In some hot housing markets, an upswing of discretionary projects--or extensive remodels and additions that aren't strictly necessary but improve quality of life--have offered a new option to many homeowners who hope to live in a larger property. Some buyers find that it costs less to remodel than buy a new home when prices keep soaring. Boston Globe staffer Elizabeth Gehrman explores this trend and explains under what circumstance it makes better sense. Gehrman writes,

What Harvard’s Joint Center for Housing Studies calls “discretionary projects” — extensive remodels and additions that aren’t strictly necessary but improve quality of life — have been on the upswing, with total homeowner improvement costs nationwide reaching $192 billion, their highest point since before the recession. Thirty percent of that figure has gone toward additions, finishing basement or attic space, and other “major structural alterations.” Of the 50 metro areas examined in the center’s latest Emerging Trends report, published in 2015, Boston had the highest share of large projects, with half of them costing $50,000 or more.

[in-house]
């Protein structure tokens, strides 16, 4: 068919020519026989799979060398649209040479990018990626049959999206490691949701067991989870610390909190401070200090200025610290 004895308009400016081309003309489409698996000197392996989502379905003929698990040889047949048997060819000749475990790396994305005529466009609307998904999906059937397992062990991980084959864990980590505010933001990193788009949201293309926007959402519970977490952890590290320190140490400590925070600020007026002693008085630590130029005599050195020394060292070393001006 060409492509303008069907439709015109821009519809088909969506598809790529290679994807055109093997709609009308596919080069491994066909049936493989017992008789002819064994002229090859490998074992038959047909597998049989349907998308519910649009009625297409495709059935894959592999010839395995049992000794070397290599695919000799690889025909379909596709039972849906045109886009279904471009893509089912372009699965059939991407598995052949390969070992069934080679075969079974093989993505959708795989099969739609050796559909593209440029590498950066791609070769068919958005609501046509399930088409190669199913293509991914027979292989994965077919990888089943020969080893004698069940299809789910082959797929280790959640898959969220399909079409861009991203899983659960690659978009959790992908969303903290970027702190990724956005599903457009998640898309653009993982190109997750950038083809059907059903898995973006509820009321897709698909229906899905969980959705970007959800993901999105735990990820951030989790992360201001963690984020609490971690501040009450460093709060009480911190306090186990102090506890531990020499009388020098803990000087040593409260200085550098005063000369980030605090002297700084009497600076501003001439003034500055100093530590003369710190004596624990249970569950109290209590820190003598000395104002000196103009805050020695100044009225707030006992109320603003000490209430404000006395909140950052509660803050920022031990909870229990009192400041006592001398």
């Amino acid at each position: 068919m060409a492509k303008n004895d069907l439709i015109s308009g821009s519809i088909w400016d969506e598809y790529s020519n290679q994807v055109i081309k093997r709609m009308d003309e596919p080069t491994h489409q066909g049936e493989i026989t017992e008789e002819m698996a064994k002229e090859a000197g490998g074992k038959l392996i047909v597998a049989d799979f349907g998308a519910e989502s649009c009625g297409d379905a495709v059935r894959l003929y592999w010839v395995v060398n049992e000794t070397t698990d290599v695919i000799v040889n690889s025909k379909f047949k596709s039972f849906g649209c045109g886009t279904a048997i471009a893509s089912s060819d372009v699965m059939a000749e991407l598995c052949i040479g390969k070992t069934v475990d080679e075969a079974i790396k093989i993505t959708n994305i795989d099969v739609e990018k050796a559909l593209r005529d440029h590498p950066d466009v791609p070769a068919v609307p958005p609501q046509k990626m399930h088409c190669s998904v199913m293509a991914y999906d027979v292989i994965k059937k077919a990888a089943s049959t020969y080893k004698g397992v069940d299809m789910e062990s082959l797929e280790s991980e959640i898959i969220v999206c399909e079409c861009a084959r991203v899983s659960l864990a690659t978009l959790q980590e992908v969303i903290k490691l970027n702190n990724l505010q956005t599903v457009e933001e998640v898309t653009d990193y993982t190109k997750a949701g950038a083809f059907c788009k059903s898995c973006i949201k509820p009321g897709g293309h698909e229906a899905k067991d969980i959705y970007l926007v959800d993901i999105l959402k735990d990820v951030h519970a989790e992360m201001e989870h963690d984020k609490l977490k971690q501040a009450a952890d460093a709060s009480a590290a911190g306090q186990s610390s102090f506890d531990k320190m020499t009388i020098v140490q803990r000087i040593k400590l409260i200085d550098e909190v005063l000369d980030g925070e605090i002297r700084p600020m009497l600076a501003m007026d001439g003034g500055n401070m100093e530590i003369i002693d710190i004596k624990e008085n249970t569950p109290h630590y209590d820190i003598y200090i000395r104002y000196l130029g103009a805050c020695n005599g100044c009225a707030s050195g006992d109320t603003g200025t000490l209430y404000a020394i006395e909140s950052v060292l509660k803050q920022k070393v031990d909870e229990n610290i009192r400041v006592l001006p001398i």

Many homeowners assume that if you’re going to put $200,000 into an addition, it must make more sense to move, says Bill Farnsworth, owner of Custom Contracting in Arlington. “But then when you start looking, and everything you want is $300,000 more than your house is worth,” Farnsworth says, “you realize it makes more sense to stay. Why go out into the crazy real estate market when you can have the builder come to you?” That’s the way many homeowners see it, too. “In January, seven out of our first ten calls were for additions,” he says.

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